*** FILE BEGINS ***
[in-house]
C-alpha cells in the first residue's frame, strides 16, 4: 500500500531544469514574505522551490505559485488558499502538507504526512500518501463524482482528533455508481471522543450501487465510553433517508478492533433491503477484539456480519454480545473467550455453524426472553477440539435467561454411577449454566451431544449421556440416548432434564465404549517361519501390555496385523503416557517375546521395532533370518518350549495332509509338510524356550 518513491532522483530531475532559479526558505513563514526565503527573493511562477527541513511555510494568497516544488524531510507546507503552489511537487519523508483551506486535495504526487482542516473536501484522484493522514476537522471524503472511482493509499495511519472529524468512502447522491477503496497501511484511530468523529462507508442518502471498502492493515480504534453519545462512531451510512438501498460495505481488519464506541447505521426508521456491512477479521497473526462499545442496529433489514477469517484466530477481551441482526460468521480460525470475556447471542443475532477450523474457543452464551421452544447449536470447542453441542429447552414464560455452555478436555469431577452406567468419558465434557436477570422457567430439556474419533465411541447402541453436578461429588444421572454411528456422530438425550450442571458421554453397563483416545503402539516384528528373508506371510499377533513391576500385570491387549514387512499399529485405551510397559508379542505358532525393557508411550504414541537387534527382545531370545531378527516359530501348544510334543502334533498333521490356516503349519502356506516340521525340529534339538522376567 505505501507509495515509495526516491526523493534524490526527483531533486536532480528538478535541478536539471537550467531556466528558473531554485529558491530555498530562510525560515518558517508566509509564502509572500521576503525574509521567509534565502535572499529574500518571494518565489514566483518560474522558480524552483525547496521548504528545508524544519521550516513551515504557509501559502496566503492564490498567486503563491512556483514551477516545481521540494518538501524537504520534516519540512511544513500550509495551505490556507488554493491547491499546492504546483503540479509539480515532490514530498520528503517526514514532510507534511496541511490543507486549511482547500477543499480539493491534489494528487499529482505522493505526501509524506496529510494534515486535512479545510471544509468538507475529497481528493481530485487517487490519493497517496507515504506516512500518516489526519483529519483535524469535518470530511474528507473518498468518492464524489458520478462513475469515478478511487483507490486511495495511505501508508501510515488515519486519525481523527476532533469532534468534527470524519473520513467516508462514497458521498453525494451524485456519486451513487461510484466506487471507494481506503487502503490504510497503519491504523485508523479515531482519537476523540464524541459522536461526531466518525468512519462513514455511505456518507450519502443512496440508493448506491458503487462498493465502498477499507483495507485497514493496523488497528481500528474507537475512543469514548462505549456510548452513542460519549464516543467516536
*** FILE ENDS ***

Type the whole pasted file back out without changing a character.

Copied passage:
[in-house]
C-alpha cells in the first residue's frame, strides 16, 4: 500500500531544469514574505522551490505559485488558499502538507504526512500518501463524482482528533455508481471522543450501487465510553433517508478492533433491503477484539456480519454480545473467550455453524426472553477440539435467561454411577449454566451431544449421556440416548432434564465404549517361519501390555496385523503416557517375546521395532533370518518350549495332509509338510524356550 518513491532522483530531475532559479526558505513563514526565503527573493511562477527541513511555510494568497516544488524531510507546507503552489511537487519523508483551506486535495504526487482542516473536501484522484493522514476537522471524503472511482493509499495511519472529524468512502447522491477503496497501511484511530468523529462507508442518502471498502492493515480504534453519545462512531451510512438501498460495505481488519464506541447505521426508521456491512477479521497473526462499545442496529433489514477469517484466530477481551441482526460468521480460525470475556447471542443475532477450523474457543452464551421452544447449536470447542453441542429447552414464560455452555478436555469431577452406567468419558465434557436477570422457567430439556474419533465411541447402541453436578461429588444421572454411528456422530438425550450442571458421554453397563483416545503402539516384528528373508506371510499377533513391576500385570491387549514387512499399529485405551510397559508379542505358532525393557508411550504414541537387534527382545531370545531378527516359530501348544510334543502334533498333521490356516503349519502356506516340521525340529534339538522376567 505505501507509495515509495526516491526523493534524490526527483531533486536532480528538478535541478536539471537550467531556466528558473531554485529558491530555498530562510525560515518558517508566509509564502509572500521576503525574509521567509534565502535572499529574500518571494518565489514566483518560474522558480524552483525547496521548504528545508524544519521550516513551515504557509501559502496566503492564490498567486503563491512556483514551477516545481521540494518538501524537504520534516519540512511544513500550509495551505490556507488554493491547491499546492504546483503540479509539480515532490514530498520528503517526514514532510507534511496541511490543507486549511482547500477543499480539493491534489494528487499529482505522493505526501509524506496529510494534515486535512479545510471544509468538507475529497481528493481530485487517487490519493497517496507515504506516512500518516489526519483529519483535524469535518470530511474528507473518498468518492464524489458520478462513475469515478478511487483507490486511495495511505501508508501510515488515519486519525481523527476532533469532534468534527470524519473520513467516508462514497458521498453525494451524485456519486451513487461510484466506487471507494481506503487502503490504510497503519491504523485508523479515531482519537476523540464524541459522536461526531466518525468512519462513514455511505456518507450519502443512496440508493448506491458503487462498493465502498477499507483495507485497514493496523488497528481500528474507537475512543469514548462505549456510548452513542460519549464516543467516536